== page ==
Ensign Peak Advisor’s investment fund, currently valued at about $44.4 billion, is back in the national news. This week, the settlement deal regarding the violation of reporting laws was released. Ensign Peak is going to pay a $4 million dollar fine and the Church will pay a $1 million dollar fine to the U.S. Securities and Exchange Commission. The money to pay the fine is coming from the investment returns. Fitting, I suppose, the Church wouldn’t want to pay that directly from tithing. I also don’t know what the distinction is between Ensign Peak making a payment and the Church making a payment. Does it come from separate bank accounts? Is this going to affect the budget to pay janitors to clean the Church buildings? (Just kidding. Five million is pocket change when your fund is worth $44 billion; we can still pay janitors. Just kidding again – the Church doesn’t pay janitors.)

Before this news story broke, I hadn’t realized that the Church was supposed to report its enormous wealth to the government. I knew the Church kept the $44B a secret from Church members, but I didn’t realize the Church was fudging the reporting laws to the SEC. In order to fudge those laws, the Church had to get separate reporting numbers for each entity. My point is, this was a deliberate decision to conceal their wealth from the government too. Some Church members have defended the Church’s concealment by saying it wasn’t dishonest. The Church didn’t lie to us; it just didn’t tell us how much money it had. But it turns out the Church was SUPPOSED TO TELL the government how much money it had, and it chose to institute a shell game instead.

“Securities laws require investment managers with control over at least $100 million in publicly traded stocks to disclose the fair market value of the assets under their management. And throughout most of its 26-year history, the SEC said, Ensign Peak was aware of this requirement to file such disclosures, known as Form 13F, and brought the rule to the attention of senior church leaders — along with a plan to get around it.” Source: Salt Lake Tribune, Feb. 22, 2023.

The plan was to create a network of shell companies, beginning with just a few but eventually creating thirteen of them, registered in different locations in the United States. The shell companies then separated out Ensign Peak’s enormous portfolio and disclosed the smaller holdings to the SEC, using names that weren’t immediately obvious as affiliated with the LDS Church. This began in 1992 and continued until 2019, when whistleblower David Nielsen filed a complaint with the IRS. The now-defunct MormonLeaks published the names of the LLCs and the size of the holdings in 2018.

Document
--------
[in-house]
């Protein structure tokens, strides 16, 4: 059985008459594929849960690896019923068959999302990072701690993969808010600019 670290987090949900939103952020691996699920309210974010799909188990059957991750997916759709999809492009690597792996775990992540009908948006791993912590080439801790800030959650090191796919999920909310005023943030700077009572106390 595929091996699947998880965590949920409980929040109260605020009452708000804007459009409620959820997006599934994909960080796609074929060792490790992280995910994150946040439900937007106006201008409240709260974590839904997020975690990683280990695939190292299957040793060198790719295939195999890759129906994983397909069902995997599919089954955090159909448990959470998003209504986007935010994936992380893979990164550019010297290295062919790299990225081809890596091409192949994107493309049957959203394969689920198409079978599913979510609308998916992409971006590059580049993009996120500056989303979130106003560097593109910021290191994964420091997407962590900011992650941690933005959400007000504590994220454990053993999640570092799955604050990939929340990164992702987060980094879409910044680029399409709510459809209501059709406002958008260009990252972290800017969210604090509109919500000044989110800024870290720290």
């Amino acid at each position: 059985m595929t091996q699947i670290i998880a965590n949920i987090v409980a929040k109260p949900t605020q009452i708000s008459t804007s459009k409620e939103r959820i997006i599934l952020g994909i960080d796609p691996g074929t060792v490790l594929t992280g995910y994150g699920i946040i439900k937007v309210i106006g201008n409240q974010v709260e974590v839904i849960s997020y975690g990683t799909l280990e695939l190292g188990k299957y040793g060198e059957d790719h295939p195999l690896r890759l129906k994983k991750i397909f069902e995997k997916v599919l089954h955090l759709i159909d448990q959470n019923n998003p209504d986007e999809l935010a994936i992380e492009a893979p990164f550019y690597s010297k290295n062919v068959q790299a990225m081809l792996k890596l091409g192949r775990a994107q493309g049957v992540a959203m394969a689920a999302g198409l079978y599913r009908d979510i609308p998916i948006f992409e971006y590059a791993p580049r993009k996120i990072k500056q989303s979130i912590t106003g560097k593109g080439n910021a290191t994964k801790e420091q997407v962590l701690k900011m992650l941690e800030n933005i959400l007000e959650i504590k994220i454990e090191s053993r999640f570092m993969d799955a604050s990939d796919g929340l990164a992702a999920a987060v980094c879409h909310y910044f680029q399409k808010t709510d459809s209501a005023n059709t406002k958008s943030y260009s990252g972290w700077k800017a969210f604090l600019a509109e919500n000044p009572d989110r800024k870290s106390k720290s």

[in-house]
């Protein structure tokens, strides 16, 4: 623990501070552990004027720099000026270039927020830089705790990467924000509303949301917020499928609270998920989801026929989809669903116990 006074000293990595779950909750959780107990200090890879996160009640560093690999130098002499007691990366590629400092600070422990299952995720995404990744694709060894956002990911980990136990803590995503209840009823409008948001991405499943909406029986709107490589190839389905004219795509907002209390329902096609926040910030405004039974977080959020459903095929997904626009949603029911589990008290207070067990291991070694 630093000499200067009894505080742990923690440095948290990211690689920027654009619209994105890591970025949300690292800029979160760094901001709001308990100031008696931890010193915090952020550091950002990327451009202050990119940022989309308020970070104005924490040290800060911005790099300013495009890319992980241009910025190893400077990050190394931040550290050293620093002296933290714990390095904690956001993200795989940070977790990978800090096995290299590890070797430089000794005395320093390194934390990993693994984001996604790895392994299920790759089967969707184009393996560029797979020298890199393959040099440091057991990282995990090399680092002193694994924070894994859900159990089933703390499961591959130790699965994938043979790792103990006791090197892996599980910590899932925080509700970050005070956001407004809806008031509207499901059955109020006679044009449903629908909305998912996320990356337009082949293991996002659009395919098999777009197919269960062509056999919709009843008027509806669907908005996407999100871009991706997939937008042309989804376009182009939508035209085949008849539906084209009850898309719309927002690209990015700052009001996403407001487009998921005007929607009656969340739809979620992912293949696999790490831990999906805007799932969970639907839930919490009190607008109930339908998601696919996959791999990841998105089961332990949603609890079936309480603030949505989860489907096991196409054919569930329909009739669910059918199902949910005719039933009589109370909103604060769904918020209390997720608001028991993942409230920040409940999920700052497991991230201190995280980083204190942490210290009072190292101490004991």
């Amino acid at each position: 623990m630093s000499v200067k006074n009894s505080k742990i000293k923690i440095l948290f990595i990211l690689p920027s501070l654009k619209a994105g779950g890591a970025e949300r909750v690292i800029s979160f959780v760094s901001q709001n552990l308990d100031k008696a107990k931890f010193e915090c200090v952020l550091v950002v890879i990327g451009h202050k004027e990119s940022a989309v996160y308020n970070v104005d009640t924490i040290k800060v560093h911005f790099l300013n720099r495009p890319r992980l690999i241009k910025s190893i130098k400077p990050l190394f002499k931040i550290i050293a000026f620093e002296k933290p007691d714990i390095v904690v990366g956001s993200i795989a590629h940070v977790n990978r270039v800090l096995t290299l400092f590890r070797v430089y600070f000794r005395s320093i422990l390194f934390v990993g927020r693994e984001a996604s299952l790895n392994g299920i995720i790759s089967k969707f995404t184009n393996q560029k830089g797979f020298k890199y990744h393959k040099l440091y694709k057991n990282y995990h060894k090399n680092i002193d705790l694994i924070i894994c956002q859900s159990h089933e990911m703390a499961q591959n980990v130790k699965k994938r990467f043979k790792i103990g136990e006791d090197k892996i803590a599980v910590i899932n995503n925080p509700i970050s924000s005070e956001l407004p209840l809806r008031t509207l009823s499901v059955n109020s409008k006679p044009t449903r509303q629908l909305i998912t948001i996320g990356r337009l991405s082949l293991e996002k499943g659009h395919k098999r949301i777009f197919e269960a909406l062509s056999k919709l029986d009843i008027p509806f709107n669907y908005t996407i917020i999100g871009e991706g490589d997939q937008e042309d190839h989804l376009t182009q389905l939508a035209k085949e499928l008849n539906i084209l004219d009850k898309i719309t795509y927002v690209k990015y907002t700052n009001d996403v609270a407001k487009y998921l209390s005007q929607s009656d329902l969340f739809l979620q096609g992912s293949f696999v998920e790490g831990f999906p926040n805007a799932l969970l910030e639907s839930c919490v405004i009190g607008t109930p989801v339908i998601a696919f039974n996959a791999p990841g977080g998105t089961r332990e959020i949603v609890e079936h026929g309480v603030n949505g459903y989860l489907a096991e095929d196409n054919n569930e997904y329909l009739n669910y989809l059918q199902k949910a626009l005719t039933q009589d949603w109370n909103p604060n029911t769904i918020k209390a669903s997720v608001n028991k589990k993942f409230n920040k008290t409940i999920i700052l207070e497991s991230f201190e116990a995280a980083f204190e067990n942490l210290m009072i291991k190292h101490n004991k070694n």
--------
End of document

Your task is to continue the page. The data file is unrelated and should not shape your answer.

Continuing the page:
The SEC brought charges against Ensign Peak, and against the Church, for deliberately creating those shell companies to conceal the size of the Church’s investment portfolio and the Church’s control of that portfolio. The fine settles the charges and closes out the SEC’s investigation.

The Salt Lake Tribune article describes how this developed. Internal Church investment managers noticed that the fund reporting was attracting attention, and took steps to conceal the amounts, to register LLCs in other states, to choose names that weren’t easily associated with the Church. All this to avoid the negative publicity that the Church feared if the size of its stock portfolio became public. Here’s a creepy allegation: “And when Ensign Peak obtained the signatures of business managers over the LLCs, it gave them only signature pages and not the complete documents.” Employees were being asked to sign documents that they weren’t allowed to read. That’s a huge red flag in corporate practices and after the MormonLeaks information became public, two of those business managers resigned in protest. They were replaced, and the pattern continued until publicity and the SEC forced the change.

Here’s something to be entirely clear about: This shell game was done with the approval and knowledge of the highest Church leaders. Internal Church auditors apparently told the higher-ups that the SEC might disagree with spreading the reporting among multiple entities. I have a hard time believing that Kirton McConkie didn’t at least suggest that this shell game skirted the line of legality (though we’ll never know for sure). Church leadership decided to take the risk. Church leadership controls Ensign Peak. Church leaders are not victims of bad legal advice or incompetent accounting staff. They knew that the SEC required reporting; they made a plan to technically report everything, but to do it in a way that broke the rules of transparency.


  1. Did you know that the Church had to take steps to actively conceal Ensign Peak’s value from the SEC?
  2. Do you think this reporting scheme is a big deal? Why or why not?
  3. Are you willing to blame this on someone besides the Q15?